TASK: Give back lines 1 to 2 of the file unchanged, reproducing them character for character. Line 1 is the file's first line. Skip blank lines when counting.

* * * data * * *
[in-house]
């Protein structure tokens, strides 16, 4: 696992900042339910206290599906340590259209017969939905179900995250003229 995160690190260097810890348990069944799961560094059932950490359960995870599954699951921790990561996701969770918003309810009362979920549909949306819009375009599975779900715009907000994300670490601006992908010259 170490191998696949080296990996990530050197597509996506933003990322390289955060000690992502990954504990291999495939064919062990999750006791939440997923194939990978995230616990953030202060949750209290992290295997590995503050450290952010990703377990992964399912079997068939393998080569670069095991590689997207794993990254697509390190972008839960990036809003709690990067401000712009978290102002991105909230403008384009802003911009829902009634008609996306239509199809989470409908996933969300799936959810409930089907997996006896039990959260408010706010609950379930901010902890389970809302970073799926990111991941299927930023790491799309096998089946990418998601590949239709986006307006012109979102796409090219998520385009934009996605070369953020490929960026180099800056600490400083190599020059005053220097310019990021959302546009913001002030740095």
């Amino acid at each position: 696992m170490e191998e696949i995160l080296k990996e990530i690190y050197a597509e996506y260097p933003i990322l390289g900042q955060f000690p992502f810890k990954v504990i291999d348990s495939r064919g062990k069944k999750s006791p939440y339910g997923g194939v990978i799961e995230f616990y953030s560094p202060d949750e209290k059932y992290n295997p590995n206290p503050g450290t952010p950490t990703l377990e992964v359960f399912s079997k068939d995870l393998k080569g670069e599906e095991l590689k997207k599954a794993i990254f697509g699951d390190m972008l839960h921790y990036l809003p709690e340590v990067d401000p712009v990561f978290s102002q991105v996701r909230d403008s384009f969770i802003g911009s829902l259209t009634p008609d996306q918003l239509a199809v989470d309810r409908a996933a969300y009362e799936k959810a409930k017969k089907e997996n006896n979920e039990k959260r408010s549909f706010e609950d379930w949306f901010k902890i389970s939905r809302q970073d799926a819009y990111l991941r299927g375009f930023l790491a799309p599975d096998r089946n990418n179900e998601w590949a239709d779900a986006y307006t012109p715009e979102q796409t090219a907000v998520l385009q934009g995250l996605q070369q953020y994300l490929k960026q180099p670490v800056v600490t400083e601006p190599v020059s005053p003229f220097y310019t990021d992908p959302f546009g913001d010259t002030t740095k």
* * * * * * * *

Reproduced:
[in-house]
């Protein structure tokens, strides 16, 4: 696992900042339910206290599906340590259209017969939905179900995250003229 995160690190260097810890348990069944799961560094059932950490359960995870599954699951921790990561996701969770918003309810009362979920549909949306819009375009599975779900715009907000994300670490601006992908010259 170490191998696949080296990996990530050197597509996506933003990322390289955060000690992502990954504990291999495939064919062990999750006791939440997923194939990978995230616990953030202060949750209290992290295997590995503050450290952010990703377990992964399912079997068939393998080569670069095991590689997207794993990254697509390190972008839960990036809003709690990067401000712009978290102002991105909230403008384009802003911009829902009634008609996306239509199809989470409908996933969300799936959810409930089907997996006896039990959260408010706010609950379930901010902890389970809302970073799926990111991941299927930023790491799309096998089946990418998601590949239709986006307006012109979102796409090219998520385009934009996605070369953020490929960026180099800056600490400083190599020059005053220097310019990021959302546009913001002030740095």